“A Practical Guide to Recording Video Animation from Computer Graphics” by Judd, Costigan, Gaunt, Martinez and Mareda

  • ©Robert (Bob) L. Judd, Jim Costigan, Ross Gaunt, Andy Martinez, and John Mareda

Conference:


Entry Number: 15

Title:

    A Practical Guide to Recording Video Animation from Computer Graphics

Presenter(s):



Abstract:


    Beginning
    Prior knowledge of the basics of computer graphics is assumed. This course makes few assumptions about any knowledge of video theory, but it would be helpful. Attendees should at least be able to correctly connect a home VCR to a television. 

    Who Should Attend
    People starting or planning to build a computer based video animation recording system, including desktop video or visualization centers for industrial and presentation uses.

    Objectives
    Attendees should leave with enough information to know what to look for in purchasing equipment, how to assemble a system of their own, be knowledgeable enough as to know what hardware and software is needed, and what pitfalls to avoid when producing a video.

    Description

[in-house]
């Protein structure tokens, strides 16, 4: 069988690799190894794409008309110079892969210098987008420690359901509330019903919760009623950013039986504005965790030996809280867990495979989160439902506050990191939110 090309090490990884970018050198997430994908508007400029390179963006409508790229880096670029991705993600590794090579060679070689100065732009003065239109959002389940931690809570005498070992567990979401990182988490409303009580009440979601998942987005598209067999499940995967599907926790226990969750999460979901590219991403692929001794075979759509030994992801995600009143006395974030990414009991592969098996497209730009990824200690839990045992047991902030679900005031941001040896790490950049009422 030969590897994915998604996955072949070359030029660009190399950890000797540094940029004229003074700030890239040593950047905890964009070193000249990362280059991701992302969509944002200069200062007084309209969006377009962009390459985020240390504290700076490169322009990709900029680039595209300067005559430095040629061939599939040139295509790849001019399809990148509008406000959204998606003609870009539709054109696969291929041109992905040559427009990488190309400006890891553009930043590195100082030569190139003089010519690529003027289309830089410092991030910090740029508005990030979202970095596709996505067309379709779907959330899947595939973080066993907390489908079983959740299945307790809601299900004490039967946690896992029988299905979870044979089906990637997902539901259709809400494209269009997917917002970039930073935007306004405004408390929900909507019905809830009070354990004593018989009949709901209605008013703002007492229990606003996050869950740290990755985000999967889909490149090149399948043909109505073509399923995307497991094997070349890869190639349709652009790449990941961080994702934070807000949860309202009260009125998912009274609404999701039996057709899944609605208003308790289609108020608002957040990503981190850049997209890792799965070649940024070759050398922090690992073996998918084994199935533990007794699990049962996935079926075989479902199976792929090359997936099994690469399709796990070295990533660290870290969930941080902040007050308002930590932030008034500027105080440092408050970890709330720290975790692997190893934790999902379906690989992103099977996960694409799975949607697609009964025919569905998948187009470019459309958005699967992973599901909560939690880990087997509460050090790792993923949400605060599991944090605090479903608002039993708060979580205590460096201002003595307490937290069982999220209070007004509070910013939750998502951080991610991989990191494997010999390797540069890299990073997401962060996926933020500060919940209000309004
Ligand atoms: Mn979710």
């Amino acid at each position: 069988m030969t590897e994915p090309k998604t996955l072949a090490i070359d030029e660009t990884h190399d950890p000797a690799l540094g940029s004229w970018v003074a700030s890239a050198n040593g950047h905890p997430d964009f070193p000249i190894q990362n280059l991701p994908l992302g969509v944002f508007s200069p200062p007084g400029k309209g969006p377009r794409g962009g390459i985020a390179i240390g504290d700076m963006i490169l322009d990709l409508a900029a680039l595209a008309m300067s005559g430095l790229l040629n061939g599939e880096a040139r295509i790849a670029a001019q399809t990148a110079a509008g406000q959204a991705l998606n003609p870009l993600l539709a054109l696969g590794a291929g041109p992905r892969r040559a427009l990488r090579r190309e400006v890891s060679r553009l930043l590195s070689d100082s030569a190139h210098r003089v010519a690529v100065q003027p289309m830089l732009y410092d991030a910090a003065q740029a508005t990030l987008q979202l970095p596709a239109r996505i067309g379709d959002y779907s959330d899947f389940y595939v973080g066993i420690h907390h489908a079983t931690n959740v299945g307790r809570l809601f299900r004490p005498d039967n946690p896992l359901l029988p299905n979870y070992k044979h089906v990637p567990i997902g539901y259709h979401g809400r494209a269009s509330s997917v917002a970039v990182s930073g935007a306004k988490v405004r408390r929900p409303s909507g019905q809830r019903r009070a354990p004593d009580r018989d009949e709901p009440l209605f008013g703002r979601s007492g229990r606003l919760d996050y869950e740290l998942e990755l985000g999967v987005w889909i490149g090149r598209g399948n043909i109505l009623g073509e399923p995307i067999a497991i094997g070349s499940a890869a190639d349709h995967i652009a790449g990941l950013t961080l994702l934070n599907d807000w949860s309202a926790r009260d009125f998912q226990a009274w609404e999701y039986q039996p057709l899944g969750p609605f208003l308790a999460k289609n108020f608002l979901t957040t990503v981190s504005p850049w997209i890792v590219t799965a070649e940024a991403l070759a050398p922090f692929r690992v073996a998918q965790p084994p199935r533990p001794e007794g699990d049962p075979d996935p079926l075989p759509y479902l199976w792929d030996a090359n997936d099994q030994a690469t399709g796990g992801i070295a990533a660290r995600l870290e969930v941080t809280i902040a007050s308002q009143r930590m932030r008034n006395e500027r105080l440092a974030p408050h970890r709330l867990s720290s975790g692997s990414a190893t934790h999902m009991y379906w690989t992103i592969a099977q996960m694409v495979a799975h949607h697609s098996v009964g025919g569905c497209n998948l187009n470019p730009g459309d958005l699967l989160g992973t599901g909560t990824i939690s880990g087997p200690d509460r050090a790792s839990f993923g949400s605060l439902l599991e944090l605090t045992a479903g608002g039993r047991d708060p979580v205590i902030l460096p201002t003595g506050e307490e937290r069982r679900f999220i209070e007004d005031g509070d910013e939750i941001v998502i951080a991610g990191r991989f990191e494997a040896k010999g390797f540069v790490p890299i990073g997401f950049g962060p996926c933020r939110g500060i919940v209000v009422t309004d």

Video has a presence in a growing number of areas of computing. From presentations to scientific visualization to education, video is playing an increasingly important role in our computing environment. The incredible rate of growth in world wide web and other on-line information systems has created yet another outlet for desktop video recording. With the emergence of multimedia desktop systems and multimedia as a “hot” topic in computing, the role of video production is increasingly important. All areas of computer use are turning to video as a medium for the presentation of information. Most of these new users need a basic education about video to increase the quality of their production, yet this information is not easily obtained.

    This course is a basic introduction to video recording of computer graphics animation from a variety of data sources. It complements Dean Winkler’s previous SIGGRAPH video course, but his course is not a prerequisite for attendance to this course. Where Dean’s course mainly covered video theory and the technical aspects of video production, in this course we will present a practical, nuts-and-bolts, approach to building a computer video animation recording system. Further, we will discuss subjects which aid in producing a polished, professional looking video.

    In order to provide useful information to a large, diverse audience with varying needs and budgets, we will address a wide range of system configurations: from pointing a camera at a computer monitor, to desktop video, to a full studio-quality computer graphics animation/editing system. We will describe in detail and demonstrate several system configurations.  

     

     

     

     

     

     

     

     


Contents/Schedule PDF:



Contributed By:


    Maxine Brown

Location:


    In the collection of Maxine Brown

Type: